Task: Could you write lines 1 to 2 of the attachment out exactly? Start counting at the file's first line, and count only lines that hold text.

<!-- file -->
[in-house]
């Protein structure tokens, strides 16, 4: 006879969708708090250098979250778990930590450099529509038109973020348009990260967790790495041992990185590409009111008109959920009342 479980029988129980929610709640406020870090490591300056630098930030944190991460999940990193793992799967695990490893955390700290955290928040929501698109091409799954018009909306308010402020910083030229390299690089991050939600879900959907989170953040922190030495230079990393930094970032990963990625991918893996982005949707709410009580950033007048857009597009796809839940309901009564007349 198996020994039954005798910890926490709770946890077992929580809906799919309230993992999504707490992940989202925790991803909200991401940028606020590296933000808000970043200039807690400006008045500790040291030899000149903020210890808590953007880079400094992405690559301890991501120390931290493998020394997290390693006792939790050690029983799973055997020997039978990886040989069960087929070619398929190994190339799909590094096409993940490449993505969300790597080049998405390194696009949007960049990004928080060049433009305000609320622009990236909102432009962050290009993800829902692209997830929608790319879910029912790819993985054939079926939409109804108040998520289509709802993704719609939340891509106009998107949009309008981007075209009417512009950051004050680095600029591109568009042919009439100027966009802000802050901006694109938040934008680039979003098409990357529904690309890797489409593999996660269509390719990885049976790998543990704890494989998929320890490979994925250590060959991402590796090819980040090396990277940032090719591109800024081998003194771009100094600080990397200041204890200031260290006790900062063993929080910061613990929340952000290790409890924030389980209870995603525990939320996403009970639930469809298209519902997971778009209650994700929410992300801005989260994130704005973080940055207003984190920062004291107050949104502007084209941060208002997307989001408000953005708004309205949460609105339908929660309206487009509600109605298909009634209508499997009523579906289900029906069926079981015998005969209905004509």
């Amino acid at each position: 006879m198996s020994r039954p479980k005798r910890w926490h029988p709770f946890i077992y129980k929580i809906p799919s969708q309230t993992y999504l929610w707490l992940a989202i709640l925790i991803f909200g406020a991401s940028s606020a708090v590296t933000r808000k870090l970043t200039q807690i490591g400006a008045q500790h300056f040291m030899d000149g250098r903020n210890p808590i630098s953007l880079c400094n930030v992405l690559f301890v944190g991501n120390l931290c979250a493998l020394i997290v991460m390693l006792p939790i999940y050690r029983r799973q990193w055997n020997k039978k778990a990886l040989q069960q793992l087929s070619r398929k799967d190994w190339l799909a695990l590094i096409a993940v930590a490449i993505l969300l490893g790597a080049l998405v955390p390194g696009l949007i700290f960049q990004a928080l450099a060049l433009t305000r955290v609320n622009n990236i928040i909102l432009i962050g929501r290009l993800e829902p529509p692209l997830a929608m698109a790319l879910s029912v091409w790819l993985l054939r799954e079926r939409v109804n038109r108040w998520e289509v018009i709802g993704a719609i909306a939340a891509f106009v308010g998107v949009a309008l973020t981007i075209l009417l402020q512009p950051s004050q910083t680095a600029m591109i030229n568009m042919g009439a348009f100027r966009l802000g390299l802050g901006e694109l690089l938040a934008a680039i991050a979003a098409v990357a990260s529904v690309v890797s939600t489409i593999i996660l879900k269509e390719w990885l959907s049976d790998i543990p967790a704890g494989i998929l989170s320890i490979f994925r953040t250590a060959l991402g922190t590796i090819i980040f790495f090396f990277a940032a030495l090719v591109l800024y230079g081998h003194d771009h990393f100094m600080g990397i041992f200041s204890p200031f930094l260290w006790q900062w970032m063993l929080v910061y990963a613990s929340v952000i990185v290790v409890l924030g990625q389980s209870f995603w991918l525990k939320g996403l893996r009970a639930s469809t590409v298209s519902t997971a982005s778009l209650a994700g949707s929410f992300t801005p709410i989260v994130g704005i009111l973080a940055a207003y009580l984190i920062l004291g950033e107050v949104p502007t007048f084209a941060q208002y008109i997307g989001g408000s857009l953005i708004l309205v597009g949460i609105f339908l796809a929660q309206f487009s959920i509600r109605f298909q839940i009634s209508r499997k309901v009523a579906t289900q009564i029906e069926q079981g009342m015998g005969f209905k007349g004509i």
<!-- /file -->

[in-house]
């Protein structure tokens, strides 16, 4: 006879969708708090250098979250778990930590450099529509038109973020348009990260967790790495041992990185590409009111008109959920009342 479980029988129980929610709640406020870090490591300056630098930030944190991460999940990193793992799967695990490893955390700290955290928040929501698109091409799954018009909306308010402020910083030229390299690089991050939600879900959907989170953040922190030495230079990393930094970032990963990625991918893996982005949707709410009580950033007048857009597009796809839940309901009564007349 198996020994039954005798910890926490709770946890077992929580809906799919309230993992999504707490992940989202925790991803909200991401940028606020590296933000808000970043200039807690400006008045500790040291030899000149903020210890808590953007880079400094992405690559301890991501120390931290493998020394997290390693006792939790050690029983799973055997020997039978990886040989069960087929070619398929190994190339799909590094096409993940490449993505969300790597080049998405390194696009949007960049990004928080060049433009305000609320622009990236909102432009962050290009993800829902692209997830929608790319879910029912790819993985054939079926939409109804108040998520289509709802993704719609939340891509106009998107949009309008981007075209009417512009950051004050680095600029591109568009042919009439100027966009802000802050901006694109938040934008680039979003098409990357529904690309890797489409593999996660269509390719990885049976790998543990704890494989998929320890490979994925250590060959991402590796090819980040090396990277940032090719591109800024081998003194771009100094600080990397200041204890200031260290006790900062063993929080910061613990929340952000290790409890924030389980209870995603525990939320996403009970639930469809298209519902997971778009209650994700929410992300801005989260994130704005973080940055207003984190920062004291107050949104502007084209941060208002997307989001408000953005708004309205949460609105339908929660309206487009509600109605298909009634209508499997009523579906289900029906069926079981015998005969209905004509």